We interview the former Newcastle United reserve and refugee of the Democratic Republic of Congo on his experiences as a refugee in the UK
I thought that I had it bad, but I know of other stories from my home country that would shock people. When I hear of those things it makes me grateful that my dad made the decision for my sister and I to escape.
Patrick Nzuzi, professional footballer with Limerick F.C
Show Racism the Red Card interviewed professional footballer Patrick Nzuzi who fled the Democratic Republic of Congo(DRC) and sought refuge in the UK.
Patrick had secured a contract with Newcastle United but has since moved on and currently plays for Limerick F.C. in Ireland.
What was life like in the Democratic Republic of Congo before the change of government?
Life was good. I went to school and really enjoyed it. My favourite subject at school was PE and I really enjoyed science too. I liked playing football and from a young age people said that I was good at it. In my spare time I would play with friends and hang out. The community in the DRC was really tight; everyone knew everyone and it was a really lively place. I lived with my mum, dad, brother and sister. My dad was really into politics and worked for the government and my mum stayed at home to look after the family.
Can you tell us what happened to change this?
It all started to go wrong for my family when the government changed hands and a new leader was elected. The new government basically started to go after everyone who was involved with the old government. They started to threaten the families of these people. My dad knew it would be us soon and started to think it would be best for us to leave the country.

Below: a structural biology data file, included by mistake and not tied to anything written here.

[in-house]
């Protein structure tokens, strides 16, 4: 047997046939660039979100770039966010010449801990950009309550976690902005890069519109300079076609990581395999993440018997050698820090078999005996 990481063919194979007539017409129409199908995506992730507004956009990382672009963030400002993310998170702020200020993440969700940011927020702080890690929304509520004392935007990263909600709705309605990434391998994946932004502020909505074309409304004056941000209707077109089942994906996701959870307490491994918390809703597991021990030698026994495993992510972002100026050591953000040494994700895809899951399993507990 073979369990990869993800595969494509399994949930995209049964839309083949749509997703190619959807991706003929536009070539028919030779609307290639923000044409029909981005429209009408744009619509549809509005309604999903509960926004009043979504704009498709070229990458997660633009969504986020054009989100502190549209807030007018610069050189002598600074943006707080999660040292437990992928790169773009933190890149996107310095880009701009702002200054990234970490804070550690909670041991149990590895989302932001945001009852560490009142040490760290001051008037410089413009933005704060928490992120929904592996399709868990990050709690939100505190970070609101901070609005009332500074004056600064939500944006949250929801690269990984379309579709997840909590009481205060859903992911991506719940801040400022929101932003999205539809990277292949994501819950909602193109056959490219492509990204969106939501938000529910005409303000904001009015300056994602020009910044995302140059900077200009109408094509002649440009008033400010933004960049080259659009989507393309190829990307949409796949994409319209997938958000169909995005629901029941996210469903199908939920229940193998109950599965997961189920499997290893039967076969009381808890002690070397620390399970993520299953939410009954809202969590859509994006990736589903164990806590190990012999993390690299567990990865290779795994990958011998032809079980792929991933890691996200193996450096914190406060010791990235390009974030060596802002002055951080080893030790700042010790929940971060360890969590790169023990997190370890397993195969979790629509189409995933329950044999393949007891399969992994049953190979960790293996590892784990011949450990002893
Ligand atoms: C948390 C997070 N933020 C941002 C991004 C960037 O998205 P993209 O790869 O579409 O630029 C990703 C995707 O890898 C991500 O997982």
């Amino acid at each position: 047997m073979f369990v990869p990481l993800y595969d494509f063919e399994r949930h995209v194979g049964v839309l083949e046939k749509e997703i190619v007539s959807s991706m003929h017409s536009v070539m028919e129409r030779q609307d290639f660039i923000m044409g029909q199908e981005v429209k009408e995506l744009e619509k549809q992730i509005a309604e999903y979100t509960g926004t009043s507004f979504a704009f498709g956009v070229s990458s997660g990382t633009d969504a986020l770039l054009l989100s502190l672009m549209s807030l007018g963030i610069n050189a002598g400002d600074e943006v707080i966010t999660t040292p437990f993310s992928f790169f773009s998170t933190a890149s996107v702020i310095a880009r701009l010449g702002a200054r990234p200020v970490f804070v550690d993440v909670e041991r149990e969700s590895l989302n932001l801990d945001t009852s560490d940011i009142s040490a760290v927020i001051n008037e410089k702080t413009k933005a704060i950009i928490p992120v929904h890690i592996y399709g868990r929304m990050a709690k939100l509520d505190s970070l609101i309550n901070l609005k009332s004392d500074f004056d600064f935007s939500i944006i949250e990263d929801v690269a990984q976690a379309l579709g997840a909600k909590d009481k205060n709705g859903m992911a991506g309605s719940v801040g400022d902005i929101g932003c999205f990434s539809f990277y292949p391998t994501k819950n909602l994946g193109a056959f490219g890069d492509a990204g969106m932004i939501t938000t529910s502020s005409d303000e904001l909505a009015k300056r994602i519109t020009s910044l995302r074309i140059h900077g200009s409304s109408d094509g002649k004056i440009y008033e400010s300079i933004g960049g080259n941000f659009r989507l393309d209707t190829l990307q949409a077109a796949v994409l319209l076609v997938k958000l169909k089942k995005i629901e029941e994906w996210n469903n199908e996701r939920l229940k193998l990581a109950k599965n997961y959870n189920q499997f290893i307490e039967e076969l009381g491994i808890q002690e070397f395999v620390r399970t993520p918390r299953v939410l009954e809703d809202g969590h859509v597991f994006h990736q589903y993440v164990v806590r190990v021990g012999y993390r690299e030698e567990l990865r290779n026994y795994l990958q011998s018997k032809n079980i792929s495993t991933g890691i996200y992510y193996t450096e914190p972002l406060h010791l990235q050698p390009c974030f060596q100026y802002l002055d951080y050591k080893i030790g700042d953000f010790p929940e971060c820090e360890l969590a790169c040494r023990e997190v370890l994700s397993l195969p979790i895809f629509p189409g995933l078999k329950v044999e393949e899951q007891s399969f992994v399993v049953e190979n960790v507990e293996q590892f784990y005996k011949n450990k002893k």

How did you end up fleeing your home?
I left the DRC with my sister in the middle of the night. At the time she was 17 and I was 12. My dad passed us onto his friend to make sure we could get out the country safely. I cannot remember any of the journeys because I was in such a shock. I did not know what was happening or where I was going.
My sister and I were sent to live with a foster family in England. It was SO different to my home in the DRC.
What were your first impressions of the UK?
Everybody was friendly to me but I didn’t know anybody and that was a very lonely feeling. At that time I was the only black child who lived there. I miss how everybody in the DRC lived like one big family but the way the
government started treating people was too much for my family.
I thought that I had it bad, but I know of other stories from my home country that would shock people. When I hear of those things it makes me grateful that my dad made the decision for my sister and I to escape. I got involved in playing football in England and I was accepted into the academy at Newcastle United which was great.
What is the current situation in the Democratic Republic of Congo?
Obviously we didn’t act as quick as we should have as my mum, dad and brother are still in the DRC and I have not heard anything from my family since I left in the middle of the night. I do not know what has happened to my family but I fear that the worst has happened to them.
Do you now think of the UK as your home?
Part of me still feels Congolese but because I have been here so long I feel like I belong here too.
I am now a British citizen. I cannot go back to the DRC because things are still too dangerous in my country.
Maybe after my football career I will be able to return to the DRC; I hope so much that I will see my family again.